Without explicitly naming the US in their letter, the former Appellate Body members warned that the decision by one member of the WTO “could threaten to politicize WTO dispute settlement and imperil the impartial independence of every member of the Appellate Body that is required by the WTO Rules of Conduct”.

The US had claimed that Chang’s rulings lacked substance and deviated from the covered agreements of the General Agreement on Tariffs and Trade and WTO jurisprudence. It said Chang and other adjudicators overstepped their mandate while delivering major rulings in four cases: three disputes involving the US and one where the US was the third party.

Around 30 members of the WTO, including India, the EU and Brazil, severely criticized the US action on the grounds that it would irreparably damage the “independent and impartial” functioning of the WTO’s highest court for trade disputes.

The US move raised “serious systemic concerns” and “is an attempt to use reappointment as a tool to rein in AB [Appellate Body] members for the decisions they make on the bench”, South Korea said at the time. The US action amounted to a warning to AB members that if their decisions in trade disputes “do not conform to US perspectives, they are not going to be reappointed”, it added.

The process of reappointment of members to the WTO’s highest adjudicating body will “undoubtedly have serious consequences on the independent functioning of the Appellate Body”, India said.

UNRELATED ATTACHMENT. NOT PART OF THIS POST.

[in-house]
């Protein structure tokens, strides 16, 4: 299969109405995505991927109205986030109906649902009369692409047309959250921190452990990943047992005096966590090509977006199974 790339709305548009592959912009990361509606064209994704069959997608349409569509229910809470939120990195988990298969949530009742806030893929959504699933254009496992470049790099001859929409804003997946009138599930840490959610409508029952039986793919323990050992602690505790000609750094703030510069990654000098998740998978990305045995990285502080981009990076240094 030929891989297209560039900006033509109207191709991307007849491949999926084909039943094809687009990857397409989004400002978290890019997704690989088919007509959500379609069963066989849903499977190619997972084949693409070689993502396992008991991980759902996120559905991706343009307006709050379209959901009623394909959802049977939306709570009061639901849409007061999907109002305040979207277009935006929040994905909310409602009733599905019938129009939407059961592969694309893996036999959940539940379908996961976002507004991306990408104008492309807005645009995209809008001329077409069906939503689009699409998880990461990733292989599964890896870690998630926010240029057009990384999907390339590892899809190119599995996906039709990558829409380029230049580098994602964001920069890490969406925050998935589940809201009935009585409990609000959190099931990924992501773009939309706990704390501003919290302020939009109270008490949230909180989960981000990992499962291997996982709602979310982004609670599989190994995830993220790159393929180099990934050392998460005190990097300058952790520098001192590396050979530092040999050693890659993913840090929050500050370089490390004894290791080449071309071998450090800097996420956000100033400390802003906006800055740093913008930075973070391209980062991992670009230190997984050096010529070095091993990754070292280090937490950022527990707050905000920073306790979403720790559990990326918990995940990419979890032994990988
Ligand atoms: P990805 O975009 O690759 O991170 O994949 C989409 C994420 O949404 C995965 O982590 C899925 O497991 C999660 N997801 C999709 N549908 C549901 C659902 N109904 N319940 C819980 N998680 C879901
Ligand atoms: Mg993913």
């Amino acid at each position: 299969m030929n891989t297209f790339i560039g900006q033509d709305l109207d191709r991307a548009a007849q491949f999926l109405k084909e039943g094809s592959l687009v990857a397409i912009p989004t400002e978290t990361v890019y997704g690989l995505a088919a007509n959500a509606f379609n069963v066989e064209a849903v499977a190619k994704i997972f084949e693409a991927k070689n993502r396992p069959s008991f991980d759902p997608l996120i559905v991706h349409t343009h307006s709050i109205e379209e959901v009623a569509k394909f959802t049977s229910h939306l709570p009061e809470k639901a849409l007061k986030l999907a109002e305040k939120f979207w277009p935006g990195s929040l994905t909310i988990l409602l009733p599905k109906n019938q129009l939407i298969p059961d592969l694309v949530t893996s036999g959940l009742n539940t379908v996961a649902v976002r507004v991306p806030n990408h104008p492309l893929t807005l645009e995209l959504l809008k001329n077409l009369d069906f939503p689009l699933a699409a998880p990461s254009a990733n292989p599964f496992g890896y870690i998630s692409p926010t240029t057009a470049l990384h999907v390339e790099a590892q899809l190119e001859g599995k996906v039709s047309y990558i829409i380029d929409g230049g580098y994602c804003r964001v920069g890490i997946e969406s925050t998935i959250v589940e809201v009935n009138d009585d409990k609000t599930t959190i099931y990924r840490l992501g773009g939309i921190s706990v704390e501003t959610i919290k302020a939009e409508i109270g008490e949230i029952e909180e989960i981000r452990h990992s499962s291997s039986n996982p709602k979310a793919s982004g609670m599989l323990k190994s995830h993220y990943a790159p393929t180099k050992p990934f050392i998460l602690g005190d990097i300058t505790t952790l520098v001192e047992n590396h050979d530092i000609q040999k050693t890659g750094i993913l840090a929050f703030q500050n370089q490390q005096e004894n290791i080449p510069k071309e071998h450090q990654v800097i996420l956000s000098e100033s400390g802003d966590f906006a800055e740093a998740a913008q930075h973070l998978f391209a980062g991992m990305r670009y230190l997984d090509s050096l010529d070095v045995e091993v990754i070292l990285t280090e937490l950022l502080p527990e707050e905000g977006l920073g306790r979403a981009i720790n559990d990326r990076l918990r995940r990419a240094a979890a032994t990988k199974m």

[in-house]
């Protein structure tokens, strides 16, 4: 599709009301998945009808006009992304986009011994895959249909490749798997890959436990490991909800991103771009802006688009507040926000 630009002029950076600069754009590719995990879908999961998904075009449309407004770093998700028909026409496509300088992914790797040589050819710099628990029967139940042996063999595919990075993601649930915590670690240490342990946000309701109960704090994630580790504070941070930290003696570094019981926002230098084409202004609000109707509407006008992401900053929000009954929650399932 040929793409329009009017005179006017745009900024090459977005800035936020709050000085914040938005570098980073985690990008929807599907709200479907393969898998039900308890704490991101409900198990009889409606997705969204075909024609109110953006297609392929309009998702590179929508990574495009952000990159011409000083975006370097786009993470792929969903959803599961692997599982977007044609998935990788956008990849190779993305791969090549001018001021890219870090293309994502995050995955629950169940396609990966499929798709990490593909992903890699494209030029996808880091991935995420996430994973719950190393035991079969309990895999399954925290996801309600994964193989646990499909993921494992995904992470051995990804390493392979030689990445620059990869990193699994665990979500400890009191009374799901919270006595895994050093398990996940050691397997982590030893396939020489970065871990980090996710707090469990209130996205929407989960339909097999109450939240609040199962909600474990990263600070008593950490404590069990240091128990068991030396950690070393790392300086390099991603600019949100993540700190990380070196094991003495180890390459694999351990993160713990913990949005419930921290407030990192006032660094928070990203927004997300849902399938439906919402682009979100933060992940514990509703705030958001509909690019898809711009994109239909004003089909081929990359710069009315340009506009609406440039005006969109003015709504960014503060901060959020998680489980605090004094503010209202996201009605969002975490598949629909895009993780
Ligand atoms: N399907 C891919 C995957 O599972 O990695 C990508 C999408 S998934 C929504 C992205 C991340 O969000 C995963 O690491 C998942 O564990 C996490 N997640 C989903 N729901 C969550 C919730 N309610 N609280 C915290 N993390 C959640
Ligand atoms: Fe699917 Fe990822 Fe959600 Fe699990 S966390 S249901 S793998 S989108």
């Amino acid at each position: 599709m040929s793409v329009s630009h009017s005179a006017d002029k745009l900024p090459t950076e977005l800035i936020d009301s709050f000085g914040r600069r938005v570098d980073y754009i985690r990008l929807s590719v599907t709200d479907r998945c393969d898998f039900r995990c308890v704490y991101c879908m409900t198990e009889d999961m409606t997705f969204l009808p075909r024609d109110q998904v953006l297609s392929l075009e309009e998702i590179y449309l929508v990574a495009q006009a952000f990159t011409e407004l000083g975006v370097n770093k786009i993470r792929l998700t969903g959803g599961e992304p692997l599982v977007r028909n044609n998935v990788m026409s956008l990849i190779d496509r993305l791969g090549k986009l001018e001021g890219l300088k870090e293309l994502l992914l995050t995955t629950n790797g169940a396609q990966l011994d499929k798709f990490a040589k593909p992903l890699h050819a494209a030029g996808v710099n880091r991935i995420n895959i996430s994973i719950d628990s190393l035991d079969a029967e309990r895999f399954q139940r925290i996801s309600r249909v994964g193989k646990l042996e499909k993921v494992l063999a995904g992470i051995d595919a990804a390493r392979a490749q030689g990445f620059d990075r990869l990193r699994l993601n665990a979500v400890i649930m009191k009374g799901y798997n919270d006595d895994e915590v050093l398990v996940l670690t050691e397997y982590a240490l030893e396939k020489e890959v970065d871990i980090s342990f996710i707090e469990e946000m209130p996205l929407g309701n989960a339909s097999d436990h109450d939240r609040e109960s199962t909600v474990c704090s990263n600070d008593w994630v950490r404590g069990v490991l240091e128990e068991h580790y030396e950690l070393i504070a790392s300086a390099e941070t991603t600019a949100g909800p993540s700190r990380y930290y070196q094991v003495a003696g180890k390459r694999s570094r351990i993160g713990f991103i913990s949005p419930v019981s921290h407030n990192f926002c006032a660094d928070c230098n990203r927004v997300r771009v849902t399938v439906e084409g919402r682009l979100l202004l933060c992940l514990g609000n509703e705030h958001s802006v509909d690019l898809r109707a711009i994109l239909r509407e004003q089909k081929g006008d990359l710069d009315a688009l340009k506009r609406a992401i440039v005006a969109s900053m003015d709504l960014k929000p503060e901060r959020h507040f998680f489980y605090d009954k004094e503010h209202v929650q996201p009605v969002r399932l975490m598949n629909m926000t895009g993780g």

In their letter, the former Appellate Body members said the US move raised the possibility of “inappropriate pressures by participants in the WTO trading system”.

“There must be no opening whatsoever to the prospect of political interference in what must remain impartial legal judgements in the WTO’s rule-based system of adjudication,” they said in the three-page letter, which was reviewed by SUNS. They also raised grave fears about “upholding the rule of law in international trade”.

Also, “we see it as a prerequisite to providing security and predictability for the rule-based multilateral trading system for the benefit of all of the Members of WTO”, they emphasized.

On their part, the current Appellate Body members maintained that the rulings and recommendations of the body cannot be attributed solely to any one judge because “our reports are reports of the Appellate Body”.

Throughout the first 20 years of the WTO and the Appellate Body, they maintained, the Appellate Body owned all the decisions “as one” to mutually reinforce “the strength of their individual commitment to impartiality and independence”.

“Undermining the impartial independence of the Appellate Body now would not only call into question for the first time the integrity of the Appellate Body; it would also put the very future of the entire WTO trading system at risk,” they warned.

The US has lost many trade disputes because of its continued trade-distorting practices ranging from cotton subsidies to controversial “zeroing” methodologies in anti-dumping actions. In addition, the US has failed to implement several rulings of the Appellate Body.

But, for inexplicable reasons, Azevedo remained conspicuously silent about the removal of Chang.

It remains moot as to how long Azevedo will remain silent about the continued threats from the USTR on the functioning of an impartial and independent DSB, said a trade envoy who asked not to be quoted.

In short, it is important that Azevedo sets the record of his meeting with the USTR straight so that WTO members know what transpired during the meeting.

Otherwise, there is grave danger of a “systemic” crisis as well as crisis of confidence in the functioning of the DSB, trade envoys said. (SUNS8489)               

Third World Economics, Issue No. 641, 16-31 May 2017, pp7-8